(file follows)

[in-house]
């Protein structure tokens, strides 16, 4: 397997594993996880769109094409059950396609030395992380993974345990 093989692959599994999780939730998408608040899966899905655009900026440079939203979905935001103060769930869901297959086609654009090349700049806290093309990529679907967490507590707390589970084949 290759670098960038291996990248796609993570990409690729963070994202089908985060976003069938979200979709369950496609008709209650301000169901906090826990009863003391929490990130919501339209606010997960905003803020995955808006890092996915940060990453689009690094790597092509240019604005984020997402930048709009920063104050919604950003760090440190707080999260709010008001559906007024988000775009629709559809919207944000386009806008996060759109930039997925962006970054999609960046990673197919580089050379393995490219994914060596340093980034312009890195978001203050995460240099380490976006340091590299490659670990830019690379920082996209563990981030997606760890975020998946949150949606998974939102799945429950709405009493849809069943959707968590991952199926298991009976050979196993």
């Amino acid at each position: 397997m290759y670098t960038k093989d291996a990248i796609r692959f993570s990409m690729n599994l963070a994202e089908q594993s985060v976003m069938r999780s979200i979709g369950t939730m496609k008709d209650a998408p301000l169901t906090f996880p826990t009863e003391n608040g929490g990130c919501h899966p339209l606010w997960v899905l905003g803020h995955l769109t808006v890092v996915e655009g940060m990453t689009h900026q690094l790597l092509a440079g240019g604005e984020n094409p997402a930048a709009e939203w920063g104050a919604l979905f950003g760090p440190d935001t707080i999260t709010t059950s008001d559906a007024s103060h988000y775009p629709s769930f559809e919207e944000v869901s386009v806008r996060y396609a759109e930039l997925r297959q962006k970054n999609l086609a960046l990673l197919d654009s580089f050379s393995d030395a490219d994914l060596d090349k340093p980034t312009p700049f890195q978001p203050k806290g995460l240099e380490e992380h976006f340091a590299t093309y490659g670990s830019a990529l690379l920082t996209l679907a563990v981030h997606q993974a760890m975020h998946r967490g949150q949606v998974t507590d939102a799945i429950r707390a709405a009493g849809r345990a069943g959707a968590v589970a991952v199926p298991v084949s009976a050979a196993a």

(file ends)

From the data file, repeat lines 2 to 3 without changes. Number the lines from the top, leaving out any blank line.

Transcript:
């Protein structure tokens, strides 16, 4: 397997594993996880769109094409059950396609030395992380993974345990 093989692959599994999780939730998408608040899966899905655009900026440079939203979905935001103060769930869901297959086609654009090349700049806290093309990529679907967490507590707390589970084949 290759670098960038291996990248796609993570990409690729963070994202089908985060976003069938979200979709369950496609008709209650301000169901906090826990009863003391929490990130919501339209606010997960905003803020995955808006890092996915940060990453689009690094790597092509240019604005984020997402930048709009920063104050919604950003760090440190707080999260709010008001559906007024988000775009629709559809919207944000386009806008996060759109930039997925962006970054999609960046990673197919580089050379393995490219994914060596340093980034312009890195978001203050995460240099380490976006340091590299490659670990830019690379920082996209563990981030997606760890975020998946949150949606998974939102799945429950709405009493849809069943959707968590991952199926298991009976050979196993």
């Amino acid at each position: 397997m290759y670098t960038k093989d291996a990248i796609r692959f993570s990409m690729n599994l963070a994202e089908q594993s985060v976003m069938r999780s979200i979709g369950t939730m496609k008709d209650a998408p301000l169901t906090f996880p826990t009863e003391n608040g929490g990130c919501h899966p339209l606010w997960v899905l905003g803020h995955l769109t808006v890092v996915e655009g940060m990453t689009h900026q690094l790597l092509a440079g240019g604005e984020n094409p997402a930048a709009e939203w920063g104050a919604l979905f950003g760090p440190d935001t707080i999260t709010t059950s008001d559906a007024s103060h988000y775009p629709s769930f559809e919207e944000v869901s386009v806008r996060y396609a759109e930039l997925r297959q962006k970054n999609l086609a960046l990673l197919d654009s580089f050379s393995d030395a490219d994914l060596d090349k340093p980034t312009p700049f890195q978001p203050k806290g995460l240099e380490e992380h976006f340091a590299t093309y490659g670990s830019a990529l690379l920082t996209l679907a563990v981030h997606q993974a760890m975020h998946r967490g949150q949606v998974t507590d939102a799945i429950r707390a709405a009493g849809r345990a069943g959707a968590v589970a991952v199926p298991v084949s009976a050979a196993a």